Monday, 8 July 2013

An orgy of damselflies (and other insects)

It appears that summer has finally arrived and at last an opportunity to fulfil an ambition to do nothing but sit on the patio . Whilst 2 friends and others drove fruitlessly up and down the A19 in Tee-side in pursuit of an ephemeral Bridled Tern I relaxed on the sun loungers feeling mildly smug I had seen 2 in the UK and wasn't  a participant in this birders version of the Wacky Races. In mid-summer the rookery is deserted during the day but there was plenty of other bird activity. A Hobby circled overhead and the young Marsh Harriers were making trial flights above the marshes, elegant in flight but then ruining the effect by crash-landing in the reeds. A Marsh Tit was visiting the bird feeders and a Little Egret flew distantly by.
On an earlier walk checking the sheep I had come across a brood of well grown Shoveler ducklings in one of the dykes. The youngsters snuck off quietly up one dyke whilst their mother flapped around on the water in front of me in a classic distraction display. She led me a long way down a different dyke before finally taking to the air and taking a long circular flight back towards her brood. A Yellow Wagtail also flew over calling.
The marshes are looking particularly lush at the moment. The reeds and sedges have grown up to line the dyke margins and the Water Soldiers have risen to the surface in places almost obscuring the water.
In the Broads where you get Water Soldiers you get Norfolk Hawkers and our dykes are no exception. In the weekends warm weather there were plenty about patrolling many of the dykes and even coming into the garden.

In the evening we had a birding friend round for a barbecue so it was another excuse to laze on the patio and watch what flew by, in this case, Little Owl and Turtle Dove.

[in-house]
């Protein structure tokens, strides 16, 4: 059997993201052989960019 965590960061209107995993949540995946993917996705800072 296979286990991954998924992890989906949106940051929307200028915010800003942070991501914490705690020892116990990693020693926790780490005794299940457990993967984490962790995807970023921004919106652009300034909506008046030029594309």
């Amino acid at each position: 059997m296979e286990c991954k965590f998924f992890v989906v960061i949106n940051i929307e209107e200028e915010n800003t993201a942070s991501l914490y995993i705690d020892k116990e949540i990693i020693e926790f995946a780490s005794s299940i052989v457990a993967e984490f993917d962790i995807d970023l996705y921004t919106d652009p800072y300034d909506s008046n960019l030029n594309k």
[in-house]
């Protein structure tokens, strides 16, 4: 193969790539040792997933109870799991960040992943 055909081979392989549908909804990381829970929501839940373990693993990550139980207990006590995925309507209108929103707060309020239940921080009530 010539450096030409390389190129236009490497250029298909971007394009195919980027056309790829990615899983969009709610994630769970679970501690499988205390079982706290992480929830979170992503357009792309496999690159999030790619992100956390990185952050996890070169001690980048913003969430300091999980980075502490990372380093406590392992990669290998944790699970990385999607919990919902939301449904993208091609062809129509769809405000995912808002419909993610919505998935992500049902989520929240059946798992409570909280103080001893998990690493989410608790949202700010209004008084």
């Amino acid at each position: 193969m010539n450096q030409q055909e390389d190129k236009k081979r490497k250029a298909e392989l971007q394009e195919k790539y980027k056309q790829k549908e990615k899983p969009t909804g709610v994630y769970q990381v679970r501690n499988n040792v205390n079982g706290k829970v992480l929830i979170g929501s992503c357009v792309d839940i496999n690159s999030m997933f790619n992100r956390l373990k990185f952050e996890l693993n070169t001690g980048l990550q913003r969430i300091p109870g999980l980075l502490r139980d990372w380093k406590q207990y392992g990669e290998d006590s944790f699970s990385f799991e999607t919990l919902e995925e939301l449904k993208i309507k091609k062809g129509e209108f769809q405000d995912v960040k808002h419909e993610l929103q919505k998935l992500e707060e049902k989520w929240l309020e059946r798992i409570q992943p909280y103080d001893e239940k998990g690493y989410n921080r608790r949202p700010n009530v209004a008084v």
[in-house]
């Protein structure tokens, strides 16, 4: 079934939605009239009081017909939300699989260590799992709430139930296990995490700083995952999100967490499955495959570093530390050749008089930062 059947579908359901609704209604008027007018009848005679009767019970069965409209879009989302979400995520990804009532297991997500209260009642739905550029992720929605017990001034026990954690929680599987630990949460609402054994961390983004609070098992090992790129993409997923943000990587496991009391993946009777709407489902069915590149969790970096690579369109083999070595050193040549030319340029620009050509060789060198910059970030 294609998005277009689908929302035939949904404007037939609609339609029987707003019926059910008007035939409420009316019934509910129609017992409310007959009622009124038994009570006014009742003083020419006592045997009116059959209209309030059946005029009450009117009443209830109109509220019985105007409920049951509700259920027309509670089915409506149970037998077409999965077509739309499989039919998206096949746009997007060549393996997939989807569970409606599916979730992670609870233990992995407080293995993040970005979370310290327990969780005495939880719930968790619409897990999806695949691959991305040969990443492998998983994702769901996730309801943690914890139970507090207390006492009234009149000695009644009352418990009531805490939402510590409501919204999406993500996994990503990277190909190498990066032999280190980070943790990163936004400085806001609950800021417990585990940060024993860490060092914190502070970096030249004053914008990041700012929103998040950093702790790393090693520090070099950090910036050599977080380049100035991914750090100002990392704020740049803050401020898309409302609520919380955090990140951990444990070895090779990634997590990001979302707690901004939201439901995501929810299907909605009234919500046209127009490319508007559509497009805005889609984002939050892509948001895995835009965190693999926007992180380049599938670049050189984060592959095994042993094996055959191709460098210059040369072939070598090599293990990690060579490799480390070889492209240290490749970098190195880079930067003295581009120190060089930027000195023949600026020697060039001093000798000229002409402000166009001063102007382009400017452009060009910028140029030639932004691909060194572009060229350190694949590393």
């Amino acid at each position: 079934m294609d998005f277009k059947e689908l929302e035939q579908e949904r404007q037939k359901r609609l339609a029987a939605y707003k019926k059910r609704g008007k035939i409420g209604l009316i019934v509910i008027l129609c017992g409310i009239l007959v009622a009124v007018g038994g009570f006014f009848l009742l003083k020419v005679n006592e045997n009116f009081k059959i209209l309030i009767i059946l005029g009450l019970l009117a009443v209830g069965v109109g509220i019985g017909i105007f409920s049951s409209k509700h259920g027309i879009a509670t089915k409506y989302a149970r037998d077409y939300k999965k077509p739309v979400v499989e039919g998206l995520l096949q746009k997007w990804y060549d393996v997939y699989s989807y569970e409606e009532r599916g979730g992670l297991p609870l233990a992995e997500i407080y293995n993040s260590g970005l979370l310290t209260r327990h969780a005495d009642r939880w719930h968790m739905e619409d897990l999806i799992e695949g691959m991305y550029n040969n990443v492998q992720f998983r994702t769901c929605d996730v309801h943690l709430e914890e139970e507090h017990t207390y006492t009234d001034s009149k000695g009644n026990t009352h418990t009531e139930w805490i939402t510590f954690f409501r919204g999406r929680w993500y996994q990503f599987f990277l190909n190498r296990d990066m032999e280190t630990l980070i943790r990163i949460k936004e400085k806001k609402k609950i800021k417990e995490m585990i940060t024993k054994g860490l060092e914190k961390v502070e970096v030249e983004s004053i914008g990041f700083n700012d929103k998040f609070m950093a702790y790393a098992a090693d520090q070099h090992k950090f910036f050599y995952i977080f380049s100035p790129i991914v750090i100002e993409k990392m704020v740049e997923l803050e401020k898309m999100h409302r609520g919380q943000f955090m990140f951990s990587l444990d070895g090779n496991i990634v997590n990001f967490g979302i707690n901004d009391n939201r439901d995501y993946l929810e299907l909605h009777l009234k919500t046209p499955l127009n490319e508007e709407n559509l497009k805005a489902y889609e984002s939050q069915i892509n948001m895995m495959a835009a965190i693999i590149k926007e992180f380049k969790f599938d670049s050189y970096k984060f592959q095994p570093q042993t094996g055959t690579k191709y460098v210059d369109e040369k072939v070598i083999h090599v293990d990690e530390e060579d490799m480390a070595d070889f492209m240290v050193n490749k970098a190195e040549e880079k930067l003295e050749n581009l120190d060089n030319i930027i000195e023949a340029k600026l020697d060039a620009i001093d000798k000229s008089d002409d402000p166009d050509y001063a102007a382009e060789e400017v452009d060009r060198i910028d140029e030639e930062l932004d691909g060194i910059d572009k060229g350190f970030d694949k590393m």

On Sunday morning we concentrated on looking at damselflies and dragonflies and improving my damselfly identification skills. The population of damselflies had erupted in the hot weather and they seemed to be everywhere, not just in the dykes but also in the long grass bordering the dykes. In places large numbers of coupled pairs were ovipositing on the water often in apparent synchrony.

Of the blue damselflies we found Azure and Variable, of which the latter were by far the commonest.


Four-spotted Chasers were also common, 2 Hairy Dragonflies were late and we also found single Emerald Damselflies and Ruddy Darter.
Some new marsh residents found us particularly interesting too and were our constant companions as we walked the dykes around their field!

As we returned off the marshes I looked up for once at an opportune moment just as a Red Kite flew over and later in the evening a whickering call alerted me to a Whimbrel passing by.
The moth trap went out again last night and made a reasonable haul. The highlight is probably this unassuming moth, a Water Ermine, a scarce and local species.

Other more spectacular albeit commoner moths were these: Buff-tip

Garden Tiger:
Peppered Moth:
Elephant Hawk Moth: